Be mindful of the clothing you wear while sitting on the sofa. Fabrics like denim and synthetic materials can be more abrasive and contribute to pilling. Wearing softer, natural fabrics can help.

10. Trim Loose Threads:

If you notice loose threads or snags on the fabric, trim them with scissors to prevent them from getting worse and causing pilling.

11. Regular Maintenance:

Follow the manufacturer's care instructions for your sofa's fabric, including cleaning and maintenance recommendations. This can help extend the life of the fabric and reduce the likelihood of pilling.

12. Consider Pilling Preventative Products:

Some products are designed to prevent pilling. These include fabric sprays and fabric softeners that reduce friction. Check if your fabric manufacturer recommends any specific products.

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What causes pilling on fabric?

  1. Friction: The most common cause of pilling is friction or rubbing. When you use or wear an item made of fabric, the fibers on the surface rub against each other, causing them to break and form pills. This friction can result from various activities, such as sitting on a sofa, wearing clothing, or using bedding.
  2. Fiber Type: The type of fiber used in the fabric plays a significant role in pilling. Natural fibers like cotton, wool, and silk are less prone to pilling compared to synthetic fibers like polyester, nylon, and acrylic. Blends of natural and synthetic fibers can also be prone to pilling.
  3. Fiber Length: Longer fibers are less likely to pill because they have more stability and are less prone to breakage. Shorter fibers, on the other hand, tend to break more easily, resulting in pilling.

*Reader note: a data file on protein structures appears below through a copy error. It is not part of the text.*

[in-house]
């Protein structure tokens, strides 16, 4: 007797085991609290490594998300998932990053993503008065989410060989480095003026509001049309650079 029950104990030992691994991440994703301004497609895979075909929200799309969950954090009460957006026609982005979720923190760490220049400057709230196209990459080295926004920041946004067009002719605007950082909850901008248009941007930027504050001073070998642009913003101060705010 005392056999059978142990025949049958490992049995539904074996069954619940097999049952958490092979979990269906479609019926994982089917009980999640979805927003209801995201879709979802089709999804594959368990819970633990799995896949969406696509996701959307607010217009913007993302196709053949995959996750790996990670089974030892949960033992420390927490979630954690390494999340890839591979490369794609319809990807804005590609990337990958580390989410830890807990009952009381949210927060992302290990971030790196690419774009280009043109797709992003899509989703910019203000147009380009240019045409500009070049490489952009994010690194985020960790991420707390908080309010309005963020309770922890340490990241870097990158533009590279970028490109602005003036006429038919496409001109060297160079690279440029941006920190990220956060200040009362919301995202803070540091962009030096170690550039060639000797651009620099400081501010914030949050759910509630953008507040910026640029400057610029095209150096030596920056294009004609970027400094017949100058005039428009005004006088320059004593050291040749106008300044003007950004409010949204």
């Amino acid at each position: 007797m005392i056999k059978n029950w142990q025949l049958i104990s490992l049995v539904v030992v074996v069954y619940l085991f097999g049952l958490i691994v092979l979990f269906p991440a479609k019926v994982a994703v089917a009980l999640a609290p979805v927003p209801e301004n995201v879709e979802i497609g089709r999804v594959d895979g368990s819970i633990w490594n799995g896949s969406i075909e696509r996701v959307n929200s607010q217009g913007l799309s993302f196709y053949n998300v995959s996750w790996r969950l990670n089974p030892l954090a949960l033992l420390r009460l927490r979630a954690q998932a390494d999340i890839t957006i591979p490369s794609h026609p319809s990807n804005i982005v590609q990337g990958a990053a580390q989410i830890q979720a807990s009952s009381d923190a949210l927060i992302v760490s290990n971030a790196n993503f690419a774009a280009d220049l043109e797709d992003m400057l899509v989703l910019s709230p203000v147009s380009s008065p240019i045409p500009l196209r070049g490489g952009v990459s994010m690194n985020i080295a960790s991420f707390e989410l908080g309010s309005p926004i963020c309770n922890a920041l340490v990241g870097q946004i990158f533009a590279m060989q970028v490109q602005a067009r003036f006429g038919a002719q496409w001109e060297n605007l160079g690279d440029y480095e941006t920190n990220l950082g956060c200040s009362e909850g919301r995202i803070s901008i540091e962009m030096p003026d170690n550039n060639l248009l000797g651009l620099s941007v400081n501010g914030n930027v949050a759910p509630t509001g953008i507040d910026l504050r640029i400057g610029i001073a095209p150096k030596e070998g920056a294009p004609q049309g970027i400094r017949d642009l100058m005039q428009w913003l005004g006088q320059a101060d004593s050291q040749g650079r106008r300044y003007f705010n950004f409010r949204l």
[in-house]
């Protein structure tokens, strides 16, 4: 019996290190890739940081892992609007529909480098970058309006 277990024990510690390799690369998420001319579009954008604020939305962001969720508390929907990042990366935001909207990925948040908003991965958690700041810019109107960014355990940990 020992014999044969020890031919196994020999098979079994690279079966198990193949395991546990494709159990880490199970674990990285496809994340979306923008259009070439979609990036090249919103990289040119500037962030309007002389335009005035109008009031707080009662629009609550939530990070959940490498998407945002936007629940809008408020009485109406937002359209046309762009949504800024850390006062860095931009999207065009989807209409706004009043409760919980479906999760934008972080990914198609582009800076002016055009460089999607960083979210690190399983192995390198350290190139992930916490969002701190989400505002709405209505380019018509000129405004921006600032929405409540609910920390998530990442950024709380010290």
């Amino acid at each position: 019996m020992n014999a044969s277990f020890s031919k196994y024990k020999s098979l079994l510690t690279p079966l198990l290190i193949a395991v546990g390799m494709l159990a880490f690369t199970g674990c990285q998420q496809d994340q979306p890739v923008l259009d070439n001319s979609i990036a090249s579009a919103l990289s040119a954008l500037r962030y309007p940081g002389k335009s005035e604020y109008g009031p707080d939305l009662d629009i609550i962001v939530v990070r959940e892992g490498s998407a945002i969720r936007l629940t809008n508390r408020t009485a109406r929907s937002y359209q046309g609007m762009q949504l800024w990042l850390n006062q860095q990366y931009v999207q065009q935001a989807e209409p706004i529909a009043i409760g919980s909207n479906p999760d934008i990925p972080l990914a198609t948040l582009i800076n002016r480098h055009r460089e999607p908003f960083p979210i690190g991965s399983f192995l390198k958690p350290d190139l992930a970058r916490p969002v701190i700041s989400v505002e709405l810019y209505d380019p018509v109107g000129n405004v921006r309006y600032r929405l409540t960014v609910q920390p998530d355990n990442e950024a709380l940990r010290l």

4. Fabric Weave: The weave of the fabric can affect its resistance to pilling. Tight weaves are less prone to pilling compared to looser weaves, as they reduce the amount of surface friction between fibers.
  5. Quality of Fabric: Higher-quality fabrics are less likely to pill because they are made from better and more durable fibers. Low-quality fabrics or those with a high percentage of short or low-quality fibers are more prone to pilling.
  6. Harsh Detergents and Agitation: Using harsh detergents, overloading the washing machine, or using an aggressive washing cycle can damage the fabric and increase the likelihood of pilling.
  7. Wear and Tear: Frequent use, especially in high-traffic areas, accelerates the wear and tear of fabric, making it more prone to pilling.
  8. Pets: If you have pets with claws, they can scratch or snag the fabric, leading to pilling.
  9. Static Electricity: Static electricity can cause fibers to attract and entangle with one another, leading to pilling. This is more common in synthetic fabrics.
  10. Chemical Treatments: Some fabric treatments and finishes may make the material more prone to pilling. Be sure to follow the care instructions provided by the manufacturer.


Remember to follow the manufacturer's care instructions for your sofa's fabric to avoid damaging it during the pilling removal process. 

If you're uncertain about how to proceed, or if the pilling is extensive, it may be a good idea to consult a professional upholstery cleaner for advice or assistance.